23So Long, And Thanks For All The Fish – Douglas Adams – More Douglas Adams! As wacky and crazy as the other books. I liked this especially for its ending, which was, to use an old term, gobsmacking and hilarious.

24Right to Die – Rex Stout – I’ve said this before and will say it again – Nero Wolfe, like Sherlock Holmes, Miss Marple and Hercule Poirot, is one of the greatest fictional detectives ever to exist.

2550 Voices of Disbelief – edited by Russell Blackford and Udo Schuklenk – more atheist non-fiction. Most of the authors reiterated philosophical and other arguments against a divine creator, but some of them gave personal stories of their journey to unbelief, and those I liked more. An interesting read, anyhow.

26A House for Mr Biswas – V.S. Naipaul – This book is probably the main reason why I haven’t crossed 60 books this year. It took so long to finish! I mean one average lower-middle-class man in the West Indies and his everyday tribulations do not make for very fascinating reading. Despite the accurate depiction of life for the near-poor it was still effing boring and I did not like it much.

27Selected Short Stories – Anton Chekov – Chekov’s stories are often abruptly short, and don’t always have a moral or a preachy tone, unlike Tolstoy’s. Like all Russian fiction they are excellent. He’s also written a bazillion of them, but this selection had only a dozen or so.

28The Roving Mind – Isaac Asimov – Asimov is epic. His fiction is definitely awesome, but the nonfiction essays in this were also very impressive. What killed me was that a lot of the stuff he wrote, like about population explosion and the English language and creationists, still applies in today’s world. Though Asimov died like two decades ago. We’re just a sad species yaar, log cheezein keh keh kay marjatay hain, hum un ki eik nahin suntay.

28Girl With A Pearl Earring – Tony Chevalier – Historical fiction, which I normally don’t like much, but this was very good. I bought it randomly from a second hand book stall and now I’m glad I did.

29I Am Legend – Richard Matheson – I have not seen the movie yet, and don’t intend to. The book was good enough for me, especially the unexpected ending. I enjoyed it immensely.

30Frenchman’s Creek – Daphne du Maurier – No one does romance like du Maurier, no one can make a genre I have fallen out of love with still so appealing, add mystery to passion in just the right balance and top it off with tragedy in such a way as to keep the reader satisfied and not sickened.  This was a simply gorgeous read.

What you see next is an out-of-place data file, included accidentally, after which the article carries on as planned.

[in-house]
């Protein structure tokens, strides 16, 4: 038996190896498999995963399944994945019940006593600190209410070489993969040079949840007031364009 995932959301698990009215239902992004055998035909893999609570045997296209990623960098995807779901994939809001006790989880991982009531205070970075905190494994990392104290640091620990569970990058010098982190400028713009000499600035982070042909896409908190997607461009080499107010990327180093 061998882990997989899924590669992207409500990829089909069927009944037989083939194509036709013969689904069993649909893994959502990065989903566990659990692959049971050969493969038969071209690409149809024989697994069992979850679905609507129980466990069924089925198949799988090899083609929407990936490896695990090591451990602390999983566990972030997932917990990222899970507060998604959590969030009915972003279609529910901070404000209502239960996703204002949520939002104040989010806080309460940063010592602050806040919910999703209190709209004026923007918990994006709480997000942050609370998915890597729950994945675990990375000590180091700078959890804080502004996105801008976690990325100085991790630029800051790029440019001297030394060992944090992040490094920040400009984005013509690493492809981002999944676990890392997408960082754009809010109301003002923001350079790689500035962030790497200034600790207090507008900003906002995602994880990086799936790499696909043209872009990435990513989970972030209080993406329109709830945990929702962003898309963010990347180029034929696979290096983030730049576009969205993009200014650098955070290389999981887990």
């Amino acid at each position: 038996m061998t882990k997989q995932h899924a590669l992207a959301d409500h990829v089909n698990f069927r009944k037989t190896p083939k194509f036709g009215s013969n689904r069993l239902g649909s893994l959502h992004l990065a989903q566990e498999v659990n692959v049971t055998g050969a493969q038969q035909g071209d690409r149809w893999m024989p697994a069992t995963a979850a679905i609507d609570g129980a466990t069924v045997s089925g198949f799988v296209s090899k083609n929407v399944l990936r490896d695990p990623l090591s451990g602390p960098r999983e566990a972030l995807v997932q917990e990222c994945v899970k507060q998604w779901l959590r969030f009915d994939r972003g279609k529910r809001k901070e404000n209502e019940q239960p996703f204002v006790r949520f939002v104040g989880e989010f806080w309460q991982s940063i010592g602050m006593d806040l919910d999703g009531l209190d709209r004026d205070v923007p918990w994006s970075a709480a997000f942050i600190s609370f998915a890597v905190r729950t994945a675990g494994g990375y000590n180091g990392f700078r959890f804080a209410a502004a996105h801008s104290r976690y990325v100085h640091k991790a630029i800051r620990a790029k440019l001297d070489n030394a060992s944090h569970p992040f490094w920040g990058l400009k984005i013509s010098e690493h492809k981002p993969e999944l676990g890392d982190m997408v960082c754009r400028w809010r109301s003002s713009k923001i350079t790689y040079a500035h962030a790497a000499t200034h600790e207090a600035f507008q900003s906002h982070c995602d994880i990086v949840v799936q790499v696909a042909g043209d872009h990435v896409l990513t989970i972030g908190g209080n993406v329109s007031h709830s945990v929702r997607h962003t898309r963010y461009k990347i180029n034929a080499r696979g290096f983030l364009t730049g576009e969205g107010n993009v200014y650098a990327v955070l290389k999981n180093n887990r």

31Death of a Dude – Rex Stout – another particularly satisfying mystery. Nero Wolfe, you have my salaam.

32Crime and Punishment – Fyodor Dostoevsky – I’d read BK, The Idiot before I touched this, and frankly I didn’t like this as much as his other works.  It was too hectic, too feverish, like his main character – it made a point but took such a damnably long time to do so. Perhaps it is the anxiety of the main character transmitting to me, but I was in a constant state of uneasiness or uljhan throughout the book, and that ruined it for me.

33The Eyes of the Dragon – Stephen King – An Early-SK book (before the 90s), one of the few I hadn’t read yet. Very enjoyable read, proving Stephen Kind can be as good writing fantasy as his usual genre, horror.

34The Colour of Magic – Terry Pratchett – from one fantasy book to another. My first Pratchett novel! From here begins my relationship with this acclaimed sci fi author. I loved the idea of the discworld and found the book quite amusing and enjoyable to read. I fully intend to go through the entire series, one book at a time.

35One Flew Over The Cuckoo’s Nest – Ken Kesey – I wish I`d read the book while in psych, the heartwarming and tragic plot centred on a mental ward and its patient…it was one of the BEST books I`ve read this year, kept me hooked to the last page. An absolutely engaging book, and a must read.

36The Godfather – Mario Puzo – At this point in the year it felt as though I was devouring one excellent book after another. This of course was also incredible, I loved the dark underworld it describes along with Sicilian customs and the Don and other characters. Very fast-paced, well-written, thrilling to the core.

37Issues in Feminism – Sheila Ruth – core textbook for women’s studies. It was one of the most influencing nonfics I read this year. This book gave me a grounding in feminist theory and helped me get on track of the various movements that occurred esp in America, and of general objectives and ideas in feminism in general. I finished the book with my eyes opened and a determination to do something about the poor state of women in my country.

38Conversations on Consciousness – Susan Blackmore – I enjoyed this because unlike usual books which present only the author’s perspective on the issue of consciousness, this had interviews from all sorts of scientists and psychologists and stuff and so it presented very diverse and hugely informative views on the topic.

39Posssessing the Secret of Joy – Alice Walker – Alice Walker is <3. This book is meant to deal with FGM primarily, but like all her books is a storyline about african people and their strengths and weaknesses, their loves and lives.  A warming, poignant story that had me in tears at many points.

40A Case of Exploding Mangoes – Muhammed Hanif – OMG WHY DIDN’T I READ THIS EARLIER? This was such an EPIC novel. Satire has orgasms when it reads Muhammad Hanif. This book not only had me both giggling and sobbing at different points, it had one of the most amazingly convoluted yet brilliant storylines ever INVENTED. I don’t know why this book didn’t win the damn booker or whatever. I want to bow down to Muhammad Hanif and fawn over him. I can’t believe I’m in the same city as this amazing author. This was just so fucking awesome.

41The Light Fantastic – Terry Pratchett – haye, Pratchett. You know, I love the little funny things he comes up with in his stories, like Hydrophobes that run boats, and other things – it makes reading so enjoyable, and he has about a bazillion of these little creative fantastic ideas in each book.

42The Clash of Fundamentalisms – Tariq Ali – Another one of the extremely influencing books I read this year. While IWF  started my feminism and gender equality crusade, Tariq Ali got me hooked onto politics and world history.  I’ve never been interested in history before, but after his book I found myself eating book after book to do with history and reading political articles. I love him for that. The book is great too, a bit old (pub. 2003) so less applicable, but still an interesting analysis.

43The Princess Bride – William Goldman – hehe, this was a hilarious book, and cute too. A fairytale, but definitely not your typical storyline. Had great fun reading it.